Making the Wright Connection

An Online Community for the Study of Richard Wright

Mapping Richard Wright’s Chicago

Posted on October 30, 2010 | No Comments

Jeremy Dean, one of the participants in our summer institute, has used Google maps to pinpoint and describe important places in Wright’s life in Chicago (1927-1937).

Click here to see the map

Richard Wright’s Haiku and Modernist Poetics

Posted on October 20, 2010 | No Comments

Yoshinobu HakutaniSaturday, November 20, 2010 at 10:00 a.m. CST
Taught by Yoshinobu Hakutani, Distinguished Professor of English at Kent State University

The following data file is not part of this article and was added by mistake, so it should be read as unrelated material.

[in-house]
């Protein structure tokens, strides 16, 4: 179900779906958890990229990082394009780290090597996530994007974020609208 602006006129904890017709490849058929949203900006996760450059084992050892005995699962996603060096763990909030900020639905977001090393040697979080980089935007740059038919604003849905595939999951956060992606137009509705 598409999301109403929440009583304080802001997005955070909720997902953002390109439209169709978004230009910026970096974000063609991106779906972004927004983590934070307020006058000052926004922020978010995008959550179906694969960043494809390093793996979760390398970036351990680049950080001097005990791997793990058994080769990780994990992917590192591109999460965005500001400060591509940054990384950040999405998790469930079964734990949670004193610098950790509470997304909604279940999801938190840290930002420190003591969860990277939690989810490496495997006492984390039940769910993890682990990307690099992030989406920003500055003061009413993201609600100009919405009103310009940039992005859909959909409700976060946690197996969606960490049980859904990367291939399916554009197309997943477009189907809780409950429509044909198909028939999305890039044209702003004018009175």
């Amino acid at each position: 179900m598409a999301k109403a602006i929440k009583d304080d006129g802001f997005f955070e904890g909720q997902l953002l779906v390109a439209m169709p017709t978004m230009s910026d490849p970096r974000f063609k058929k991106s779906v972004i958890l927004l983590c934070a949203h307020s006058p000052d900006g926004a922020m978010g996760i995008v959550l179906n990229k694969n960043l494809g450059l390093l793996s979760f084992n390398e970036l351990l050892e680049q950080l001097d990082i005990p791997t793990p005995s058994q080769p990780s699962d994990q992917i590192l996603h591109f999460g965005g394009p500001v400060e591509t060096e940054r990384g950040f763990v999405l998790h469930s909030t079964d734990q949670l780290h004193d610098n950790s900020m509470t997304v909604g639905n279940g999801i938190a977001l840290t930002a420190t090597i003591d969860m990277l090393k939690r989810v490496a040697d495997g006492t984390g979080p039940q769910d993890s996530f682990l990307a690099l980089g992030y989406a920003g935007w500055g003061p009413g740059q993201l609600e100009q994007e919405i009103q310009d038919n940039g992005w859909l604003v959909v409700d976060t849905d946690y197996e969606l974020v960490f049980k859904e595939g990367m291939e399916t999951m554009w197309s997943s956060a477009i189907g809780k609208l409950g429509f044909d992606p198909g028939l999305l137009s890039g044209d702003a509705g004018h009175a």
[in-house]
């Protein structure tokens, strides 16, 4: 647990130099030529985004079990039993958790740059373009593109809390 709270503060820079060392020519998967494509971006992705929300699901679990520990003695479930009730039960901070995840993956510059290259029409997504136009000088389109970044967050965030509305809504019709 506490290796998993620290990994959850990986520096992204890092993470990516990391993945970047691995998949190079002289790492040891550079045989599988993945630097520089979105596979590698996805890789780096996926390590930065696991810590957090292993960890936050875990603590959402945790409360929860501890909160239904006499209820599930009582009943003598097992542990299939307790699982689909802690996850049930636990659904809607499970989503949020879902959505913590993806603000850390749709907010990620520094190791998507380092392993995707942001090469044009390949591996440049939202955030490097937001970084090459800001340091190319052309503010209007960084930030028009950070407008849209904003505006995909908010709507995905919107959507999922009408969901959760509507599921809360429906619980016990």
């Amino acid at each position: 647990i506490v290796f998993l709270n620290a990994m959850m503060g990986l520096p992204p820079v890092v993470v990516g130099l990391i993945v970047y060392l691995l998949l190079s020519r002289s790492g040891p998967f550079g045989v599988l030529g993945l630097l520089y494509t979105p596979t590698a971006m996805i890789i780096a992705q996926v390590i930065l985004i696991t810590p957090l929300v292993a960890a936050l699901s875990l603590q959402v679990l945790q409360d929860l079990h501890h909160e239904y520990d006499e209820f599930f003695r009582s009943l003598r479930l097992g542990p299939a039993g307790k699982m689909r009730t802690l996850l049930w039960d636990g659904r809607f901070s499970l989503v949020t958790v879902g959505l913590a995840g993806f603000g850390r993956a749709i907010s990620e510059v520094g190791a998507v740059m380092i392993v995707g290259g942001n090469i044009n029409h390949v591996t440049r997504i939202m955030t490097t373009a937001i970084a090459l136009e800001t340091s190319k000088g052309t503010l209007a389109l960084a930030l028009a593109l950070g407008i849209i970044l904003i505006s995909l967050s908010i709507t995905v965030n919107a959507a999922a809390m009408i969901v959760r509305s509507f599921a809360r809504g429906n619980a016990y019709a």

Wright learned how to write haiku from R. H. Blyth, who had published a number of books on Japanese haiku after World War II. Unlike Western romantic poetry and even the earlier Japanese poetry called waka, haiku, as Blyth observed, “is as near to life and nature as possible, as far from literature and fine writing as may be, so that the asceticism is art and the art is asceticism.” Blyth’s definition of haiku as an ascetic art means that classic haiku by such masters as Basho, Buson, and Issa, which Wright emulated, strictly concern objects and phenomena in nature. In composing a haiku the poet must, at first, observe an object or phenomenon in nature from a perspective devoid of thoughts and feelings. Only after the poet attains that stance and vision will the poet be able to achieve a harmonious union with nature. Although Wright emulated classic haiku, he consciously or unconsciously departed in many of his haiku from the classic poetics in which the poet effaces human subjectivity. Much like Ezra Pound, who wrote several haiku-like poems in which he expressed the subject’s desire, Wright wrote many haiku in which subjectivity is expressed through the use of a personal pronoun and the subject’s desire is evoked in an image that reflects subjectivity. Subjectivity and desire, its dominant construct, are both expressed through pronominal language rather than through an image in nature that embodies the real or the unconscious. Because Wright wrote haiku under the influences of classic Japanese haiku poets in the seventeenth and eighteenth centuries, perhaps two thirds of his haiku can be categorized as traditionalist haiku, in which an image of nature is the focus of the poem and subjectivity is absent. The rest, a third of his haiku, might be called modernist.

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